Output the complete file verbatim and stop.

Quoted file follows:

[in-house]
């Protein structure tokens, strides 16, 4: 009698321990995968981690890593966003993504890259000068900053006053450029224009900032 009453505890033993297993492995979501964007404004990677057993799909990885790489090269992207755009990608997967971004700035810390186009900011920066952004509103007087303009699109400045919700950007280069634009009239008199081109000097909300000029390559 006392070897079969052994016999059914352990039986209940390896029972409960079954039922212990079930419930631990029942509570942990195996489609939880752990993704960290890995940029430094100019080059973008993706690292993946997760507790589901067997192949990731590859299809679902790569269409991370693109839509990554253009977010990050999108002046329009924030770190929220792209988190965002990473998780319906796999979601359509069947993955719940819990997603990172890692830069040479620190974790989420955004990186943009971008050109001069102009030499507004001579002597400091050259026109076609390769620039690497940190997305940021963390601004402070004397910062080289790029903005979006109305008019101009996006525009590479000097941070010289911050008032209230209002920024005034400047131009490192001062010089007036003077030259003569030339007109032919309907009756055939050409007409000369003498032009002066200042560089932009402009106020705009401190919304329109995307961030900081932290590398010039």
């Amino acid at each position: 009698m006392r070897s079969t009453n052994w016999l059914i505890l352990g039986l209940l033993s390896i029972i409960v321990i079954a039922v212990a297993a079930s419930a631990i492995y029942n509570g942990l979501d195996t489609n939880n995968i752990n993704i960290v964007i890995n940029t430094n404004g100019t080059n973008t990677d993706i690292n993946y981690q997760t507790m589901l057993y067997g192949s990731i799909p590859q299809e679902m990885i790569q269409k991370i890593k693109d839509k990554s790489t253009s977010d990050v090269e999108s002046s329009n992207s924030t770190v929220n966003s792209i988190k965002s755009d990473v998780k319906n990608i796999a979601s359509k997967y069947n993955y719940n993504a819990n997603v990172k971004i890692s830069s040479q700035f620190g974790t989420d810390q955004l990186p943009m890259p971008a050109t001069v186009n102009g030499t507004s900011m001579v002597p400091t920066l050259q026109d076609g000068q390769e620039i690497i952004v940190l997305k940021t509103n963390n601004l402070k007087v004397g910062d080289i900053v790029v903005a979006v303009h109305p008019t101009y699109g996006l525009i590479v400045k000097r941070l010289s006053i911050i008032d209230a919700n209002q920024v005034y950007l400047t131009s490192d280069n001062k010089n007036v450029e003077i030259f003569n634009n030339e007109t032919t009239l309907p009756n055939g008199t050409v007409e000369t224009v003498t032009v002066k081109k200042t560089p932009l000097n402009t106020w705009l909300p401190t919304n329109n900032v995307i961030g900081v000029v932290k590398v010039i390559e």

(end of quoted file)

[in-house]
């Protein structure tokens, strides 16, 4: 009698321990995968981690890593966003993504890259000068900053006053450029224009900032 009453505890033993297993492995979501964007404004990677057993799909990885790489090269992207755009990608997967971004700035810390186009900011920066952004509103007087303009699109400045919700950007280069634009009239008199081109000097909300000029390559 006392070897079969052994016999059914352990039986209940390896029972409960079954039922212990079930419930631990029942509570942990195996489609939880752990993704960290890995940029430094100019080059973008993706690292993946997760507790589901067997192949990731590859299809679902790569269409991370693109839509990554253009977010990050999108002046329009924030770190929220792209988190965002990473998780319906796999979601359509069947993955719940819990997603990172890692830069040479620190974790989420955004990186943009971008050109001069102009030499507004001579002597400091050259026109076609390769620039690497940190997305940021963390601004402070004397910062080289790029903005979006109305008019101009996006525009590479000097941070010289911050008032209230209002920024005034400047131009490192001062010089007036003077030259003569030339007109032919309907009756055939050409007409000369003498032009002066200042560089932009402009106020705009401190919304329109995307961030900081932290590398010039």
């Amino acid at each position: 009698m006392r070897s079969t009453n052994w016999l059914i505890l352990g039986l209940l033993s390896i029972i409960v321990i079954a039922v212990a297993a079930s419930a631990i492995y029942n509570g942990l979501d195996t489609n939880n995968i752990n993704i960290v964007i890995n940029t430094n404004g100019t080059n973008t990677d993706i690292n993946y981690q997760t507790m589901l057993y067997g192949s990731i799909p590859q299809e679902m990885i790569q269409k991370i890593k693109d839509k990554s790489t253009s977010d990050v090269e999108s002046s329009n992207s924030t770190v929220n966003s792209i988190k965002s755009d990473v998780k319906n990608i796999a979601s359509k997967y069947n993955y719940n993504a819990n997603v990172k971004i890692s830069s040479q700035f620190g974790t989420d810390q955004l990186p943009m890259p971008a050109t001069v186009n102009g030499t507004s900011m001579v002597p400091t920066l050259q026109d076609g000068q390769e620039i690497i952004v940190l997305k940021t509103n963390n601004l402070k007087v004397g910062d080289i900053v790029v903005a979006v303009h109305p008019t101009y699109g996006l525009i590479v400045k000097r941070l010289s006053i911050i008032d209230a919700n209002q920024v005034y950007l400047t131009s490192d280069n001062k010089n007036v450029e003077i030259f003569n634009n030339e007109t032919t009239l309907p009756n055939g008199t050409v007409e000369t224009v003498t032009v002066k081109k200042t560089p932009l000097n402009t106020w705009l909300p401190t919304n329109n900032v995307i961030g900081v000029v932290k590398v010039i390559e």